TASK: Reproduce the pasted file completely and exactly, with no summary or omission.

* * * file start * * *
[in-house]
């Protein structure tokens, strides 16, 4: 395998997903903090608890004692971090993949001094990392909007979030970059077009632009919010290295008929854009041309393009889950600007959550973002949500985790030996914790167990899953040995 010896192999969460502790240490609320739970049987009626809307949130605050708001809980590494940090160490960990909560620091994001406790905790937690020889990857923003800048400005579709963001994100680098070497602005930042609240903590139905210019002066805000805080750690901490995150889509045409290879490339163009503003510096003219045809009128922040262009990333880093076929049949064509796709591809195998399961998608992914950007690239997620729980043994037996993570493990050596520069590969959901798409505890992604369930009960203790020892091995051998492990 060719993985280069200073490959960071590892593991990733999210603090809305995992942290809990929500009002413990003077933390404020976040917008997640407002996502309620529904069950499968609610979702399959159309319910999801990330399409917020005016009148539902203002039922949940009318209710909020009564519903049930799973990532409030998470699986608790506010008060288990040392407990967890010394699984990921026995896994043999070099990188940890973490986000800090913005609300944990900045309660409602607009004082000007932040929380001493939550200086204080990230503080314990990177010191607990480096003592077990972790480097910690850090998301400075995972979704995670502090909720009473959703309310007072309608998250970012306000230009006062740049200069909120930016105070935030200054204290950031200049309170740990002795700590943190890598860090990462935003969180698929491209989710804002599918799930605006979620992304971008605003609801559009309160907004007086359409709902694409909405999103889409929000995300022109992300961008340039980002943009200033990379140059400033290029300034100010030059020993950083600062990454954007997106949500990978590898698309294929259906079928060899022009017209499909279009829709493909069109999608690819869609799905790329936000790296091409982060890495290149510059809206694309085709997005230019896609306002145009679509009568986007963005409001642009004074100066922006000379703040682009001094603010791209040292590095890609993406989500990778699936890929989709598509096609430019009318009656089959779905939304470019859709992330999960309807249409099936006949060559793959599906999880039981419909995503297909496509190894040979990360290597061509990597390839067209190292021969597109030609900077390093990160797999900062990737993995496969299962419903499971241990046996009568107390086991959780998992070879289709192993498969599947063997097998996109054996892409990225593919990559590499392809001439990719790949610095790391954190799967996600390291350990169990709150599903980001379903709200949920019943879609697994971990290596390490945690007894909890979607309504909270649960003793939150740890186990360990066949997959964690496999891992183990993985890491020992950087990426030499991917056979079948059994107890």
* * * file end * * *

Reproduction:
[in-house]
């Protein structure tokens, strides 16, 4: 395998997903903090608890004692971090993949001094990392909007979030970059077009632009919010290295008929854009041309393009889950600007959550973002949500985790030996914790167990899953040995 010896192999969460502790240490609320739970049987009626809307949130605050708001809980590494940090160490960990909560620091994001406790905790937690020889990857923003800048400005579709963001994100680098070497602005930042609240903590139905210019002066805000805080750690901490995150889509045409290879490339163009503003510096003219045809009128922040262009990333880093076929049949064509796709591809195998399961998608992914950007690239997620729980043994037996993570493990050596520069590969959901798409505890992604369930009960203790020892091995051998492990 060719993985280069200073490959960071590892593991990733999210603090809305995992942290809990929500009002413990003077933390404020976040917008997640407002996502309620529904069950499968609610979702399959159309319910999801990330399409917020005016009148539902203002039922949940009318209710909020009564519903049930799973990532409030998470699986608790506010008060288990040392407990967890010394699984990921026995896994043999070099990188940890973490986000800090913005609300944990900045309660409602607009004082000007932040929380001493939550200086204080990230503080314990990177010191607990480096003592077990972790480097910690850090998301400075995972979704995670502090909720009473959703309310007072309608998250970012306000230009006062740049200069909120930016105070935030200054204290950031200049309170740990002795700590943190890598860090990462935003969180698929491209989710804002599918799930605006979620992304971008605003609801559009309160907004007086359409709902694409909405999103889409929000995300022109992300961008340039980002943009200033990379140059400033290029300034100010030059020993950083600062990454954007997106949500990978590898698309294929259906079928060899022009017209499909279009829709493909069109999608690819869609799905790329936000790296091409982060890495290149510059809206694309085709997005230019896609306002145009679509009568986007963005409001642009004074100066922006000379703040682009001094603010791209040292590095890609993406989500990778699936890929989709598509096609430019009318009656089959779905939304470019859709992330999960309807249409099936006949060559793959599906999880039981419909995503297909496509190894040979990360290597061509990597390839067209190292021969597109030609900077390093990160797999900062990737993995496969299962419903499971241990046996009568107390086991959780998992070879289709192993498969599947063997097998996109054996892409990225593919990559590499392809001439990719790949610095790391954190799967996600390291350990169990709150599903980001379903709200949920019943879609697994971990290596390490945690007894909890979607309504909270649960003793939150740890186990360990066949997959964690496999891992183990993985890491020992950087990426030499991917056979079948059994107890």